Dr. Evan Adams is of Tla’amin First Nation ancestry and is the Chief Medical Officer for the First Nations Health Authority. Evan provides invaluable leadership representing the FNHA working closely with government partners on population and public health matters that affect First Nations and all British Columbians. Evan leads a team of FNHA physicians-health and wellness partners who focus on First Nations health and wellness with a population health approach. The aim is to create a unique health care model. He contributes to the transformation of health care and responds to the wellness directives provided by First Nations communities.
Who we are
Dr. Kelley Lee is the granddaughter of Chinese settlers raised in the Downtown Eastside and East Vancouver. She is a Canada Research Chair at Simon Fraser University where she leads research, teaching and policy initiatives related to global tobacco control. Her work over the past 20 years has focused on studying the worldwide activities of the tobacco industry, and its political and economic influences. Kelley’s goal, in partnering with the First Nations Health Authority and co-leading this project, is to support community-driven and consultative tobacco control research that will improve health and wellness within Indigenous communities.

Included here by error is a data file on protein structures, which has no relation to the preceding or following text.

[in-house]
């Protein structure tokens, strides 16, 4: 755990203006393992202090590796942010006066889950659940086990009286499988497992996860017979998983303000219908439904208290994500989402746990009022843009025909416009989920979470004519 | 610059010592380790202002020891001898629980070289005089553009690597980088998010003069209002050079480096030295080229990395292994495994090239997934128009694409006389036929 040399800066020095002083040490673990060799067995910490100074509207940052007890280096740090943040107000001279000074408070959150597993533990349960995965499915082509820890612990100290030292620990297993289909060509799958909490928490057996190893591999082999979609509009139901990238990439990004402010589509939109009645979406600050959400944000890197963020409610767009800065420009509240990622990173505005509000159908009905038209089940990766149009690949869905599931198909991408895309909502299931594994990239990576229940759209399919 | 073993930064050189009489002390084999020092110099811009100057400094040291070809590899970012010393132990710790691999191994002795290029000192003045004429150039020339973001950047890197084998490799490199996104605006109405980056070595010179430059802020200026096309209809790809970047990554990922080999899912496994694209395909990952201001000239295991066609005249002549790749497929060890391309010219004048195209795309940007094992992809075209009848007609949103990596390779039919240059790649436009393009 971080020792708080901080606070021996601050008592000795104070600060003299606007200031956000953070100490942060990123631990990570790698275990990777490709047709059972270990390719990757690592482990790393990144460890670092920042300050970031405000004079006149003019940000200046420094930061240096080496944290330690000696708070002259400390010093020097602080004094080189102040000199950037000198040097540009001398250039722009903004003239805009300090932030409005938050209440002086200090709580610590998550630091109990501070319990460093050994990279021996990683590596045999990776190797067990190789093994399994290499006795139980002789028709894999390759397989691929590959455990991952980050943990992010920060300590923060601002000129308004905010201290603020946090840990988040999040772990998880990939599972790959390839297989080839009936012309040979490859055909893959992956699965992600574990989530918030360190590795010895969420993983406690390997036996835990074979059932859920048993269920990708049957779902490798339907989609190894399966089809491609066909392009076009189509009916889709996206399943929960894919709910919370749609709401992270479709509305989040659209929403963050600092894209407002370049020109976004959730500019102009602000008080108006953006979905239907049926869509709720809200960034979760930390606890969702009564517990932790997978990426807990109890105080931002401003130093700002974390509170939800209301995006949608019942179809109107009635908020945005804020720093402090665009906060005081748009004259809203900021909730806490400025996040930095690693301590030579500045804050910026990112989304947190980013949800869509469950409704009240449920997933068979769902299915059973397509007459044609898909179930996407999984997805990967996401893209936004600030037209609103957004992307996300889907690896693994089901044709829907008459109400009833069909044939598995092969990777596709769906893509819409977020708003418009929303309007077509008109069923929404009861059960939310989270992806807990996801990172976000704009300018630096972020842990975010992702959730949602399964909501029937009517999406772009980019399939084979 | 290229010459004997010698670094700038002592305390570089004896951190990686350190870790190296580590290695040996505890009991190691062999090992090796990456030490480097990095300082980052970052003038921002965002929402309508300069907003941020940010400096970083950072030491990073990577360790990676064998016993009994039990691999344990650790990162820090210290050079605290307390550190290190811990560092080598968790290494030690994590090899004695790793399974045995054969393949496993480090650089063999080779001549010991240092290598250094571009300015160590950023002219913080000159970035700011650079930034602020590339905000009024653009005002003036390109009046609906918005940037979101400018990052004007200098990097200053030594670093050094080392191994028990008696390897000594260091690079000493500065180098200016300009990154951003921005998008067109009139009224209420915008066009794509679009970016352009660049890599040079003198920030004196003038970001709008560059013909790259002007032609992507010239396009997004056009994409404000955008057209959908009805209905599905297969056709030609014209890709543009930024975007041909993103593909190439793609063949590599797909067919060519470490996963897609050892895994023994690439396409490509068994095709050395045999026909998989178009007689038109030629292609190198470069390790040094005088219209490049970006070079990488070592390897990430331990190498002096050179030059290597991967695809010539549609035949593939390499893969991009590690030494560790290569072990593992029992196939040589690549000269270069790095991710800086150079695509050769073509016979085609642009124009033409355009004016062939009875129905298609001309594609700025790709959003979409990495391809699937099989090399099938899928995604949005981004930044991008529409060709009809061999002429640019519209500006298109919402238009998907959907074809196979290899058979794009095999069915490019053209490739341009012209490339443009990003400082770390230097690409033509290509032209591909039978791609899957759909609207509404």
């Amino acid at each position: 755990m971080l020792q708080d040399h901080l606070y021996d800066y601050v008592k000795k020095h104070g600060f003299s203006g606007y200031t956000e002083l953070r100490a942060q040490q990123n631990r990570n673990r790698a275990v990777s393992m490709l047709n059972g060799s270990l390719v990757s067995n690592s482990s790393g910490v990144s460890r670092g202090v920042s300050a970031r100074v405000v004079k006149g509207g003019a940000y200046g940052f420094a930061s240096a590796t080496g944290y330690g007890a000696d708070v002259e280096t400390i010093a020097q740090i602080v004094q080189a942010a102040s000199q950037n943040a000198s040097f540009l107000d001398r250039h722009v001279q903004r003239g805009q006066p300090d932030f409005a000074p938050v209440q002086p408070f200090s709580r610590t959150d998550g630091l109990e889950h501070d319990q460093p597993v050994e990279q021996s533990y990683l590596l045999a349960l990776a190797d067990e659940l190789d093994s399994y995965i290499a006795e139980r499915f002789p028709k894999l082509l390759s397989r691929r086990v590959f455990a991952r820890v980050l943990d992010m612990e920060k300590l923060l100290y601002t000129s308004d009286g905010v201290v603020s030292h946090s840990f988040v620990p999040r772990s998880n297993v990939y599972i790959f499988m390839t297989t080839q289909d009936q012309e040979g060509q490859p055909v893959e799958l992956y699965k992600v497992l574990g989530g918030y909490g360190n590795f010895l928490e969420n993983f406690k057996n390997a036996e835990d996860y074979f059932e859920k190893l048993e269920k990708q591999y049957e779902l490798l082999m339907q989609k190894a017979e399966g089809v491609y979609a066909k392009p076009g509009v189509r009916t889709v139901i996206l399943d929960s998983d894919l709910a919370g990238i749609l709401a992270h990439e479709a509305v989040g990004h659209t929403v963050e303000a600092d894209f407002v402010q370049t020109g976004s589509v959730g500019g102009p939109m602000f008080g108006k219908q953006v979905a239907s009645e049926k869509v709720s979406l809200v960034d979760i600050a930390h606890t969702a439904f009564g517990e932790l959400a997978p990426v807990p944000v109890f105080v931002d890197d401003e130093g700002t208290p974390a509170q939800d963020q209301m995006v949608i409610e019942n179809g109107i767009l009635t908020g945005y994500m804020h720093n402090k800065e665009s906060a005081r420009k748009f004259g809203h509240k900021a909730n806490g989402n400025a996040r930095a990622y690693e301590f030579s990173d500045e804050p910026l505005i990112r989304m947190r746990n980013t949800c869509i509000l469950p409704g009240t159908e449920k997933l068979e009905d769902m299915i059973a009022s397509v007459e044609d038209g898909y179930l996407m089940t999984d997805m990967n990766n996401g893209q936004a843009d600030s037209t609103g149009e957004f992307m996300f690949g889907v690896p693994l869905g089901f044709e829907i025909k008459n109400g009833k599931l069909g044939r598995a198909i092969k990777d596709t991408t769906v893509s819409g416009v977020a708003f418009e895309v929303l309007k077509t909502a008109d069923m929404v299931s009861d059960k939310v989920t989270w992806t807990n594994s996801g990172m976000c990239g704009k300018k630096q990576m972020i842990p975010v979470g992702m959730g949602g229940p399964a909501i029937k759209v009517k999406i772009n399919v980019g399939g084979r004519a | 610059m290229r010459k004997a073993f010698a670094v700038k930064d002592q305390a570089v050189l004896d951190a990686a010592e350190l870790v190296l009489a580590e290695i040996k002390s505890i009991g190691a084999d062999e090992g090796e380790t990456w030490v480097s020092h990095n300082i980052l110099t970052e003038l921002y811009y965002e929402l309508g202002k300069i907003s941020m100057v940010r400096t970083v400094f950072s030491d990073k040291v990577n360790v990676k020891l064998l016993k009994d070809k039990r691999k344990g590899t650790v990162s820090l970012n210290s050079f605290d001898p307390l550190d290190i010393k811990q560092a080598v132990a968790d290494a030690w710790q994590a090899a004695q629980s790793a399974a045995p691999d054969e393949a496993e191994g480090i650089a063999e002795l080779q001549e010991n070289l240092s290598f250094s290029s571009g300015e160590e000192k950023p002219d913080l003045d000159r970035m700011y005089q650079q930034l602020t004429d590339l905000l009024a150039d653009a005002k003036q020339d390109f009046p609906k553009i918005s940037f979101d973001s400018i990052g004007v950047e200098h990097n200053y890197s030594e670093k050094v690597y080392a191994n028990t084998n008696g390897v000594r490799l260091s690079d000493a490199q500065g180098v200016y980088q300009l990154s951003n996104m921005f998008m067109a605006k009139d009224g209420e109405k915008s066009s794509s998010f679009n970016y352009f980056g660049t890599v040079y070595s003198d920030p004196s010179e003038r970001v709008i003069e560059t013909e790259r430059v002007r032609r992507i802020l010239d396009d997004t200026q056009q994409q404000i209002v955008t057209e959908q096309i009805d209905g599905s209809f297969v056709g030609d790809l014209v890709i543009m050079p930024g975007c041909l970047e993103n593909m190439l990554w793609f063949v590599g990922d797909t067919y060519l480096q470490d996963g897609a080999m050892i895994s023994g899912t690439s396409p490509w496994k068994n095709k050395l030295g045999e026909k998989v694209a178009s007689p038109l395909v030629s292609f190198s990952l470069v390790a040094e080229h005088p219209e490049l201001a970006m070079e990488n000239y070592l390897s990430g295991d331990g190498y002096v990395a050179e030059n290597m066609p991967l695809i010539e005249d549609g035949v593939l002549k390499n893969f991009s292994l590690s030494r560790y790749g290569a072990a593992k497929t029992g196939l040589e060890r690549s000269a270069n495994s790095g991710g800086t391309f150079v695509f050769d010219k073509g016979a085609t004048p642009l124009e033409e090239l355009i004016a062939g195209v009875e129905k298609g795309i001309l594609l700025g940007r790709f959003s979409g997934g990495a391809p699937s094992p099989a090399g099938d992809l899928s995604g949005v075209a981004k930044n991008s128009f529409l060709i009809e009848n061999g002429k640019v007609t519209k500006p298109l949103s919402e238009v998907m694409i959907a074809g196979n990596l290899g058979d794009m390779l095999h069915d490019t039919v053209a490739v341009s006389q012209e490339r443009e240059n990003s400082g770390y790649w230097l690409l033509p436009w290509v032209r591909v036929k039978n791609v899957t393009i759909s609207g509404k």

Tim Michel is the coordinator for the project and is a joint hire for the First Nations Health Authority and Simon Fraser University. Tim has been a lecturer for the Faculty of Education at Simon Fraser University, and served ten years as the Aboriginal Coordinator for the Faculty of Science and the Faculty of Land & Food Systems at the University of British Columbia. Prior to that, he worked with various education and Aboriginal organizations. He has a deep interest in various Indigenous spiritual practices (Secwépemc, Cree and Lakota).
Jennifer Fang was born in China, grew up in Russia, and settled in Canada with her family as a teenager. She has a Master of Public Health from the University of Liverpool and a Bachelor of Sciences in Nutrition from the University of British Columbia. Part of the Global Tobacco Control Research Programme in the Faculty of Health Sciences, Simon Fraser University, her work primarily focuses on the Asian tobacco industries. Jennifer is PILAR's project administrator.
Juliet Fowler is of Chinese, European, and Métis descent and grew up in Vancouver. She is an undergraduate student studying for her Bachelor of Arts at Simon Fraser University, and is assisting with research and administrative tasks for PILAR.